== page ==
A Jersey Boy's Guide to Cash and Culture

"How did you know that Jersey Boys would be a smash on Broadway?" Of course, I didn't know, but that's the question I hear when people find out that I was among the co-producers. Clint Eastwood, a legend among film buffs, jazz aficionados, and cowboys, is ready to unveil his movie version. Amid the tight harmonies and snapping fingers, let me share some history and investing lessons for those tempted to go for gold, if not platinum.

Ten years ago, Jersey Boys was just a hazy idea hatched by singing star Frankie Valli and his brilliant partner Bob Gaudio. Valli's heyday with the Four Seasons was in the 1960s. In fact, one of their big hits was called "December, 1963 (Oh, What a Night)." Now, back in 2004, the theater world was suffering from too many so-called "catalog musicals." Shows based on hits of the Beach Boys (Good Vibrations) and Elvis (All Shook Up) busted like broken bulbs on abandoned Broadway marquees. The critics were aiming poisoned pens at any producer who dared show up with hits from the Kennedy-Johnson years.

And yet I thought that Jersey Boys would light up the town. Why? Believe it or not, it was not the music that sold me. I did not care that Frankie Valli's piercing falsetto had sold millions. That was 40 years ago! Alvin and the Chipmunks sang falsetto and they also sold millions. The boys and girls who bopped to "Big Girls Don't Cry" were grandmas and grandpas now, more likely looking for their statins, not a hot date for Saturday night.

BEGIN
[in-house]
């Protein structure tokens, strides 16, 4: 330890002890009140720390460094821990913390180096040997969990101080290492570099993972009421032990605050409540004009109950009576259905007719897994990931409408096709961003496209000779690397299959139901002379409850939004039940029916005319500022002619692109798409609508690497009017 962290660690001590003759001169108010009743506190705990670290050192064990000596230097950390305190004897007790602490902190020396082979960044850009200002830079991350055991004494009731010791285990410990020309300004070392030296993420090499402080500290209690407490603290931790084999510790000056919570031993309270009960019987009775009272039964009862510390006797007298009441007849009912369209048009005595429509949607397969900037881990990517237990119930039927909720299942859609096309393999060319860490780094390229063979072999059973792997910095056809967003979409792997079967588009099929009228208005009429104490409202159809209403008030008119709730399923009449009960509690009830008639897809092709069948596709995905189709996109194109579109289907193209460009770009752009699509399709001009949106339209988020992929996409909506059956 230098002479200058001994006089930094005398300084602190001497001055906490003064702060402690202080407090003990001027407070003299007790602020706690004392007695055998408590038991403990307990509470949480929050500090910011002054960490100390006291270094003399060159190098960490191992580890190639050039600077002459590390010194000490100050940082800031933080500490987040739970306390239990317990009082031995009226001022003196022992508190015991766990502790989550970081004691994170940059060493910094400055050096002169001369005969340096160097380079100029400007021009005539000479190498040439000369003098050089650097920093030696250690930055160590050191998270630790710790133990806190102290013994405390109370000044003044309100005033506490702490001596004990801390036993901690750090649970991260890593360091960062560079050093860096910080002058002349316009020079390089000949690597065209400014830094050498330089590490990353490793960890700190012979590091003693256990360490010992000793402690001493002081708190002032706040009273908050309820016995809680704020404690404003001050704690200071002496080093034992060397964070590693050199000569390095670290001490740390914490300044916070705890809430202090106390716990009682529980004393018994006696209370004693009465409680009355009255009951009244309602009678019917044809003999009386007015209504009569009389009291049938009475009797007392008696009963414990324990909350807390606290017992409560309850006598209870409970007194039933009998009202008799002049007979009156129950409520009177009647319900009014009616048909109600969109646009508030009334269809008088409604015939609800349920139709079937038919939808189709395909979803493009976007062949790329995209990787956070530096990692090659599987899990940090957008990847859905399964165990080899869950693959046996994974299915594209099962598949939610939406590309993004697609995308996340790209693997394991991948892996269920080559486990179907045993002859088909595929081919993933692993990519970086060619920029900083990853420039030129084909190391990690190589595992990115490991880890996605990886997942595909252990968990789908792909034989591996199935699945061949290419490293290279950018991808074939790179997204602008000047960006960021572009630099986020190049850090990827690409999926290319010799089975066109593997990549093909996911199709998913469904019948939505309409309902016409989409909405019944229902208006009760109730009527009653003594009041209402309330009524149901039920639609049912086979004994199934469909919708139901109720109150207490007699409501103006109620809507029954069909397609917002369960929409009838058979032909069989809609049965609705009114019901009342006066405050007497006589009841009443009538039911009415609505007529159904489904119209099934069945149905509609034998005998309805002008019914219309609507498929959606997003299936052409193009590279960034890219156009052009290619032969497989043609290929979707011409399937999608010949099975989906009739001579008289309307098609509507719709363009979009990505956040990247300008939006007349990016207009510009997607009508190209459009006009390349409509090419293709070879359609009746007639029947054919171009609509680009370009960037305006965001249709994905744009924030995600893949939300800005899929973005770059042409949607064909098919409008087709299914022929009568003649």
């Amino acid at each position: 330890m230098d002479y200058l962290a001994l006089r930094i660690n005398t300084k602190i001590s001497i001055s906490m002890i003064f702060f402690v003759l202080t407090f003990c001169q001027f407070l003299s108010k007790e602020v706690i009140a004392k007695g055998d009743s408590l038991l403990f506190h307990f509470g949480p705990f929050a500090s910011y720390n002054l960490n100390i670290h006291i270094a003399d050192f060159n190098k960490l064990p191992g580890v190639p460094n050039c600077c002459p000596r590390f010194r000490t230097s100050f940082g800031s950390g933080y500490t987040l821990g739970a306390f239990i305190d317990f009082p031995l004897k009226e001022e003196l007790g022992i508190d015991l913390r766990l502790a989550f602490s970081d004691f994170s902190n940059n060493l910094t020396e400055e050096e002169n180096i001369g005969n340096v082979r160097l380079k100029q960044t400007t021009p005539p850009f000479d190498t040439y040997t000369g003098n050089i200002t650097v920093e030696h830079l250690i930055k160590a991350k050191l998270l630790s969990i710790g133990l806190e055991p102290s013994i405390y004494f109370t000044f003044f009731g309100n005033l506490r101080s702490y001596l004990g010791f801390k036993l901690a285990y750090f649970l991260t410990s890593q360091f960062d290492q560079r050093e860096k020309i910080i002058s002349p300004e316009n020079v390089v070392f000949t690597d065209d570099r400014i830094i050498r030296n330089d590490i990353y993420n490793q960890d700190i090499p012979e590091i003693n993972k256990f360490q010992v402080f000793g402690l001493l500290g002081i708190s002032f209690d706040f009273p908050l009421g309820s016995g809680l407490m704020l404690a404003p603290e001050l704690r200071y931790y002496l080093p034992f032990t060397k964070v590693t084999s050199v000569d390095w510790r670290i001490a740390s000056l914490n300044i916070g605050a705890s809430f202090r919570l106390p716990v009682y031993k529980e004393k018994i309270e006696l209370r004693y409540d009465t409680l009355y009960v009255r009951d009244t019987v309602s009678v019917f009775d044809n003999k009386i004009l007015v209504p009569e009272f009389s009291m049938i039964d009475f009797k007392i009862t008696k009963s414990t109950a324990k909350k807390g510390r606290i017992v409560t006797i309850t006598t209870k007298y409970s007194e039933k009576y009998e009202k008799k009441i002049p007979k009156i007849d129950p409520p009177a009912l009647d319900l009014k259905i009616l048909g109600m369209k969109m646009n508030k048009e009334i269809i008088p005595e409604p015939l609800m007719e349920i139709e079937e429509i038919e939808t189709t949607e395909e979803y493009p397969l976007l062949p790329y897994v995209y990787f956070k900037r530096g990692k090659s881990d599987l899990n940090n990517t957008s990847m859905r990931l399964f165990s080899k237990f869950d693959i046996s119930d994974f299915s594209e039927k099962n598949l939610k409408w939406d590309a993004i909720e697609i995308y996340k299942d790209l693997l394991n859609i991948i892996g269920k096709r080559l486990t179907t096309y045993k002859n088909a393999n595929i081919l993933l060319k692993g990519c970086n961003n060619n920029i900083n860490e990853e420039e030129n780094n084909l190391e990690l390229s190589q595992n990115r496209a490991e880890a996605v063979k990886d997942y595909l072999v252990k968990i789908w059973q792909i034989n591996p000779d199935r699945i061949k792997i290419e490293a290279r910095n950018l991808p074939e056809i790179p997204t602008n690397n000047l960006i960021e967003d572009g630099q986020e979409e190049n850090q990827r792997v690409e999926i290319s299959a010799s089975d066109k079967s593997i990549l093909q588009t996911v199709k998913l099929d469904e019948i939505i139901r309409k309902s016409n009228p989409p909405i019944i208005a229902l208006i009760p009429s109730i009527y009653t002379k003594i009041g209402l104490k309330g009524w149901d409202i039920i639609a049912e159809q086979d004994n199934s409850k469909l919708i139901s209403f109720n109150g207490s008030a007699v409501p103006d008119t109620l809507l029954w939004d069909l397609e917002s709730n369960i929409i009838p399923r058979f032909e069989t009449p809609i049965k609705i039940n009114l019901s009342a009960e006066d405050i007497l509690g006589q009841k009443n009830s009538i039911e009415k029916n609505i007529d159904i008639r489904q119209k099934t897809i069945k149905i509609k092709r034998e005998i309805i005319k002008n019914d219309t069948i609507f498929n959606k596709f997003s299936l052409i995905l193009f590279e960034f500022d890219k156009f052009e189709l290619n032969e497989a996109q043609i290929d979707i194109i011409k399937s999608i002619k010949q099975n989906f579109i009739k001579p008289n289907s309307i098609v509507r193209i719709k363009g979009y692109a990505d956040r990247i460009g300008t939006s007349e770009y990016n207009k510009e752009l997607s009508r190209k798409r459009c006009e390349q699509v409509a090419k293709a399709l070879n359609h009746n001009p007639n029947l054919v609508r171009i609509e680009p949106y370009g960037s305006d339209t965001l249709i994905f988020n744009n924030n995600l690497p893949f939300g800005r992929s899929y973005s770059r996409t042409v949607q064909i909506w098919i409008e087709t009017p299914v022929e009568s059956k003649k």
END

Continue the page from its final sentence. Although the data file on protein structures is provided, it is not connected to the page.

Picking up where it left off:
You've heard the expression "Here today, gone tomorrow." These days it's "Here today, gone today." What made the show current? I agreed to back Jersey Boys when it was being incubated at La Jolla Playhouse because it tapped into the zeitgeist of 2004, not 1964. First of all, Jersey was hot, and Italian-Americans from New Jersey were the hottest. The HBO hit The Sopranos inspired tours of Italian neighborhoods where the fictional Tony Soprano held court. A few years later, MTV's inane but insanely popular Jersey Shore would slink along. Valli's real name, by the way, was Francesco Castelluccio.

Second, the show's ingenious director, Des McAnuff, used huge, blown-up comic strips to illustrate scenes, cartoons that looked like Roy Lichtenstein paintings. Lichtenstein's works were breaking records at Sotheby's. Third, certain scenes celebrated cars. What kinds of cars had been racking up tremendous prices at auctions? You guessed it, 1960s muscle cars, the kind that Frankie Valli's fans would drool over. In Jersey, political correctness has not triumphed everywhere; they still call those Camaros and Pontiac Trans Ams "guido cars."

Finally, the script (written by Woody Allen's writing partner Marshall Brickman and former advertising executive Rick Elice) was far wittier and more poignant than any of the failed catalog musicals. In the end, I put up my money because the show encapsulated a bygone era without looking stodgy, and it roped the audience into a great story.

In the first act, ringleader Tommy DeVito explains that his tough neighborhood was like a revolving door, a portal connecting a dim street corner to Rahway State Prison (aka "Rahway Academy of the Arts"). One night at a Broadway performance, when the actor playing DeVito uttered "Rahway," I heard a tough guy in the balcony proudly scream, "Yeah!!" Like it was his alma mater -- as if you shouted "Notre Dame" in a crowded Indiana theater.

So did any sentimental considerations sway my decision to invest in Jersey Boys? Well, every summer as a kid, I played in the sand on the beach at the Jersey Shore. And when I first met Frankie Valli, I told him that whenever I hear him sing "Can't Take My Eyes Off You" I still recall the summery coconut scent of Coppertone wafting across the boardwalk. Never fails.